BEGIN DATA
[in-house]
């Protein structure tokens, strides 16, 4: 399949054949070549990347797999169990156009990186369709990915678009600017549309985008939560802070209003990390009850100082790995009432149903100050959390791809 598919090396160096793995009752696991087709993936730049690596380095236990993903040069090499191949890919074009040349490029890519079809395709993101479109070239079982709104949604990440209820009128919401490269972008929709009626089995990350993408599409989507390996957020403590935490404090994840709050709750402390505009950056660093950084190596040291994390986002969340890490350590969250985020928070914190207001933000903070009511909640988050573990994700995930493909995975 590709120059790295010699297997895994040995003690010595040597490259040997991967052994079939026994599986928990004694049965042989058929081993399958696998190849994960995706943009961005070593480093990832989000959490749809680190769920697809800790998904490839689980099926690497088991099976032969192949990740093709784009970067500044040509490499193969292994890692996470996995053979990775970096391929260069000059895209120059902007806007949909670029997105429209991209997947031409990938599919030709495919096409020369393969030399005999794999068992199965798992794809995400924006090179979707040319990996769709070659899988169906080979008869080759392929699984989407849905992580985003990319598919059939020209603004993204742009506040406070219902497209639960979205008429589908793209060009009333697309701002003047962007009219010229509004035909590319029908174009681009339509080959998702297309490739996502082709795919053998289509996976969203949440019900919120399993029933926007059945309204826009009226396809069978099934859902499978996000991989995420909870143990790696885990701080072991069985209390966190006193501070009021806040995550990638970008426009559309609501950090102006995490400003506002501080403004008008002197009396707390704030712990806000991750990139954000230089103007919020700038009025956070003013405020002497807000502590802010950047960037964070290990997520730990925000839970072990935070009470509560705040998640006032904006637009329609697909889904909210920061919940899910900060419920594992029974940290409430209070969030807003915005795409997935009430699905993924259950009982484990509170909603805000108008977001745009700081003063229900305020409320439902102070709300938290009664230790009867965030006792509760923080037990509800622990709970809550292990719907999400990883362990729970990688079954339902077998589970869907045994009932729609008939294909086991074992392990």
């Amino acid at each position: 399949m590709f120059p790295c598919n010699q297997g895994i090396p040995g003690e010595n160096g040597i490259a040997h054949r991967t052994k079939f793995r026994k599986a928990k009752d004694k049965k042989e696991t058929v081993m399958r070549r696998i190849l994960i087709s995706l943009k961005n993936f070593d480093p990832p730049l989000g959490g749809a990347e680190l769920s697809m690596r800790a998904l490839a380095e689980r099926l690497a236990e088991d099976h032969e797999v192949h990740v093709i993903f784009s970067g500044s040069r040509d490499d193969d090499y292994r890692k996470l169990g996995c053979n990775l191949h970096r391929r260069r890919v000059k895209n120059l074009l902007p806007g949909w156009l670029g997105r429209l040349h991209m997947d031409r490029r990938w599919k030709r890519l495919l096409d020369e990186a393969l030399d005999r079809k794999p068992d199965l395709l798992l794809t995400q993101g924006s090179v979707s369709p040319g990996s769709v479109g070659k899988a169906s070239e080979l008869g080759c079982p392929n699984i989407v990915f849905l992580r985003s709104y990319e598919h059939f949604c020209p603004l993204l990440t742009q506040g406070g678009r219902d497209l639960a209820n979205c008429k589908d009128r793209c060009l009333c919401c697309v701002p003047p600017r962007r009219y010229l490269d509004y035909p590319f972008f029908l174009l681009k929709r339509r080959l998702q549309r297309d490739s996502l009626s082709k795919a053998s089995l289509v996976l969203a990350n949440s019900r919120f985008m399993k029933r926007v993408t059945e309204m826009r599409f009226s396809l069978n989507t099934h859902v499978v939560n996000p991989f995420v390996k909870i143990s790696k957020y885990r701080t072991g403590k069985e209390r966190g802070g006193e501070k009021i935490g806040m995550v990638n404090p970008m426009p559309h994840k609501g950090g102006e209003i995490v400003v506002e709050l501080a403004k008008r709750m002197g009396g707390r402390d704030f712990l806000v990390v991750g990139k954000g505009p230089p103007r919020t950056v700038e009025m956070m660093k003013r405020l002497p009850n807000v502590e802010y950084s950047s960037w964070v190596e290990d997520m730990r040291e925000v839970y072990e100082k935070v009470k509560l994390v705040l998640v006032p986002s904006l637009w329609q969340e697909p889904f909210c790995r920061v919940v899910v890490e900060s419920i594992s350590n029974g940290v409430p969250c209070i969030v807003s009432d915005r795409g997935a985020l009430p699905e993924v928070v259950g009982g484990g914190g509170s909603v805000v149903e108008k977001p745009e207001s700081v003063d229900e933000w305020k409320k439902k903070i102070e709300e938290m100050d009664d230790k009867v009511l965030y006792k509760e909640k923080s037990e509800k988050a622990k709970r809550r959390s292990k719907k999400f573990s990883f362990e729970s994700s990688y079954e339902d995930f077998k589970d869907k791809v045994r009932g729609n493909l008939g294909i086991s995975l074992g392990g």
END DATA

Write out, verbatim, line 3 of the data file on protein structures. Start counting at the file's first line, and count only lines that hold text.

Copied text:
């Amino acid at each position: 399949m590709f120059p790295c598919n010699q297997g895994i090396p040995g003690e010595n160096g040597i490259a040997h054949r991967t052994k079939f793995r026994k599986a928990k009752d004694k049965k042989e696991t058929v081993m399958r070549r696998i190849l994960i087709s995706l943009k961005n993936f070593d480093p990832p730049l989000g959490g749809a990347e680190l769920s697809m690596r800790a998904l490839a380095e689980r099926l690497a236990e088991d099976h032969e797999v192949h990740v093709i993903f784009s970067g500044s040069r040509d490499d193969d090499y292994r890692k996470l169990g996995c053979n990775l191949h970096r391929r260069r890919v000059k895209n120059l074009l902007p806007g949909w156009l670029g997105r429209l040349h991209m997947d031409r490029r990938w599919k030709r890519l495919l096409d020369e990186a393969l030399d005999r079809k794999p068992d199965l395709l798992l794809t995400q993101g924006s090179v979707s369709p040319g990996s769709v479109g070659k899988a169906s070239e080979l008869g080759c079982p392929n699984i989407v990915f849905l992580r985003s709104y990319e598919h059939f949604c020209p603004l993204l990440t742009q506040g406070g678009r219902d497209l639960a209820n979205c008429k589908d009128r793209c060009l009333c919401c697309v701002p003047p600017r962007r009219y010229l490269d509004y035909p590319f972008f029908l174009l681009k929709r339509r080959l998702q549309r297309d490739s996502l009626s082709k795919a053998s089995l289509v996976l969203a990350n949440s019900r919120f985008m399993k029933r926007v993408t059945e309204m826009r599409f009226s396809l069978n989507t099934h859902v499978v939560n996000p991989f995420v390996k909870i143990s790696k957020y885990r701080t072991g403590k069985e209390r966190g802070g006193e501070k009021i935490g806040m995550v990638n404090p970008m426009p559309h994840k609501g950090g102006e209003i995490v400003v506002e709050l501080a403004k008008r709750m002197g009396g707390r402390d704030f712990l806000v990390v991750g990139k954000g505009p230089p103007r919020t950056v700038e009025m956070m660093k003013r405020l002497p009850n807000v502590e802010y950084s950047s960037w964070v190596e290990d997520m730990r040291e925000v839970y072990e100082k935070v009470k509560l994390v705040l998640v006032p986002s904006l637009w329609q969340e697909p889904f909210c790995r920061v919940v899910v890490e900060s419920i594992s350590n029974g940290v409430p969250c209070i969030v807003s009432d915005r795409g997935a985020l009430p699905e993924v928070v259950g009982g484990g914190g509170s909603v805000v149903e108008k977001p745009e207001s700081v003063d229900e933000w305020k409320k439902k903070i102070e709300e938290m100050d009664d230790k009867v009511l965030y006792k509760e909640k923080s037990e509800k988050a622990k709970r809550r959390s292990k719907k999400f573990s990883f362990e729970s994700s990688y079954e339902d995930f077998k589970d869907k791809v045994r009932g729609n493909l008939g294909i086991s995975l074992g392990g």